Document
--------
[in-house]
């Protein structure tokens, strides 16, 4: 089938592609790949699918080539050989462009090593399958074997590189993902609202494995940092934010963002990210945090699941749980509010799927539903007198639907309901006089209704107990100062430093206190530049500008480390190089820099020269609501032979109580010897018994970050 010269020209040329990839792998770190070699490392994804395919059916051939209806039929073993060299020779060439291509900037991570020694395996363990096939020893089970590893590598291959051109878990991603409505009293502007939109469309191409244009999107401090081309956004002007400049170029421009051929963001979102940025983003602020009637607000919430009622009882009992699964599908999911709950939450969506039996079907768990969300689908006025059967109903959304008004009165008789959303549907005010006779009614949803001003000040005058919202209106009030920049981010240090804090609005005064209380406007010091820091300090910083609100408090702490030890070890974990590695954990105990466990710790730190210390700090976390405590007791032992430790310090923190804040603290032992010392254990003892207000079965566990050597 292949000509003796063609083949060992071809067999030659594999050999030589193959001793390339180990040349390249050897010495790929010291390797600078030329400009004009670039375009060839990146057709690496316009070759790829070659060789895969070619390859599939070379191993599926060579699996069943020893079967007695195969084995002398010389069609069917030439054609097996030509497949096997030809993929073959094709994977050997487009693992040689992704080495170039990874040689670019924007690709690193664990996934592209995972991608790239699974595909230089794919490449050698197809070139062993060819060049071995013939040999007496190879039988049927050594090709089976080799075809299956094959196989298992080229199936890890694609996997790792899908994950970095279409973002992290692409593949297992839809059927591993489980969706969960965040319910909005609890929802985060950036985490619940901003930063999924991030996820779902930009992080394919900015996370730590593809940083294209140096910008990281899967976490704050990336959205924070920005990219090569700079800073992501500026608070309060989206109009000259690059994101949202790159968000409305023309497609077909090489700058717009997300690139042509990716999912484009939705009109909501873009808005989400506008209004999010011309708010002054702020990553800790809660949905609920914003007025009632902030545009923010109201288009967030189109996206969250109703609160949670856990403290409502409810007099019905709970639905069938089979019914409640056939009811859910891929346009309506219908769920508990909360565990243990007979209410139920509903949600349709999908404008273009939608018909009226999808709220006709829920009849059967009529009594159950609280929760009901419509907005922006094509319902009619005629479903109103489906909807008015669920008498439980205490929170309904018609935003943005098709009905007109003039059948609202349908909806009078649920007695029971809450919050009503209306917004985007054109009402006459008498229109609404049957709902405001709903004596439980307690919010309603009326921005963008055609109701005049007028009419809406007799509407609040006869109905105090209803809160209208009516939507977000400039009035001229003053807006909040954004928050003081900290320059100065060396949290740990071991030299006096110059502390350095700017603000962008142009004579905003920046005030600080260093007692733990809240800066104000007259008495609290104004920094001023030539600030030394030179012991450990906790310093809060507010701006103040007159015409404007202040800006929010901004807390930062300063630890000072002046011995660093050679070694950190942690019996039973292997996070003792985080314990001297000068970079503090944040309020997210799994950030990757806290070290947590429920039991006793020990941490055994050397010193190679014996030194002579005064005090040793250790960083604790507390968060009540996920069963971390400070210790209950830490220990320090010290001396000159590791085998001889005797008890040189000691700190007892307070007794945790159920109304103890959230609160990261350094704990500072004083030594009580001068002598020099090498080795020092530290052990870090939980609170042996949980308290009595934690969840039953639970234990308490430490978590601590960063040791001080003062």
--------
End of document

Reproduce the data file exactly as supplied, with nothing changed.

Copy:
[in-house]
């Protein structure tokens, strides 16, 4: 089938592609790949699918080539050989462009090593399958074997590189993902609202494995940092934010963002990210945090699941749980509010799927539903007198639907309901006089209704107990100062430093206190530049500008480390190089820099020269609501032979109580010897018994970050 010269020209040329990839792998770190070699490392994804395919059916051939209806039929073993060299020779060439291509900037991570020694395996363990096939020893089970590893590598291959051109878990991603409505009293502007939109469309191409244009999107401090081309956004002007400049170029421009051929963001979102940025983003602020009637607000919430009622009882009992699964599908999911709950939450969506039996079907768990969300689908006025059967109903959304008004009165008789959303549907005010006779009614949803001003000040005058919202209106009030920049981010240090804090609005005064209380406007010091820091300090910083609100408090702490030890070890974990590695954990105990466990710790730190210390700090976390405590007791032992430790310090923190804040603290032992010392254990003892207000079965566990050597 292949000509003796063609083949060992071809067999030659594999050999030589193959001793390339180990040349390249050897010495790929010291390797600078030329400009004009670039375009060839990146057709690496316009070759790829070659060789895969070619390859599939070379191993599926060579699996069943020893079967007695195969084995002398010389069609069917030439054609097996030509497949096997030809993929073959094709994977050997487009693992040689992704080495170039990874040689670019924007690709690193664990996934592209995972991608790239699974595909230089794919490449050698197809070139062993060819060049071995013939040999007496190879039988049927050594090709089976080799075809299956094959196989298992080229199936890890694609996997790792899908994950970095279409973002992290692409593949297992839809059927591993489980969706969960965040319910909005609890929802985060950036985490619940901003930063999924991030996820779902930009992080394919900015996370730590593809940083294209140096910008990281899967976490704050990336959205924070920005990219090569700079800073992501500026608070309060989206109009000259690059994101949202790159968000409305023309497609077909090489700058717009997300690139042509990716999912484009939705009109909501873009808005989400506008209004999010011309708010002054702020990553800790809660949905609920914003007025009632902030545009923010109201288009967030189109996206969250109703609160949670856990403290409502409810007099019905709970639905069938089979019914409640056939009811859910891929346009309506219908769920508990909360565990243990007979209410139920509903949600349709999908404008273009939608018909009226999808709220006709829920009849059967009529009594159950609280929760009901419509907005922006094509319902009619005629479903109103489906909807008015669920008498439980205490929170309904018609935003943005098709009905007109003039059948609202349908909806009078649920007695029971809450919050009503209306917004985007054109009402006459008498229109609404049957709902405001709903004596439980307690919010309603009326921005963008055609109701005049007028009419809406007799509407609040006869109905105090209803809160209208009516939507977000400039009035001229003053807006909040954004928050003081900290320059100065060396949290740990071991030299006096110059502390350095700017603000962008142009004579905003920046005030600080260093007692733990809240800066104000007259008495609290104004920094001023030539600030030394030179012991450990906790310093809060507010701006103040007159015409404007202040800006929010901004807390930062300063630890000072002046011995660093050679070694950190942690019996039973292997996070003792985080314990001297000068970079503090944040309020997210799994950030990757806290070290947590429920039991006793020990941490055994050397010193190679014996030194002579005064005090040793250790960083604790507390968060009540996920069963971390400070210790209950830490220990320090010290001396000159590791085998001889005797008890040189000691700190007892307070007794945790159920109304103890959230609160990261350094704990500072004083030594009580001068002598020099090498080795020092530290052990870090939980609170042996949980308290009595934690969840039953639970234990308490430490978590601590960063040791001080003062």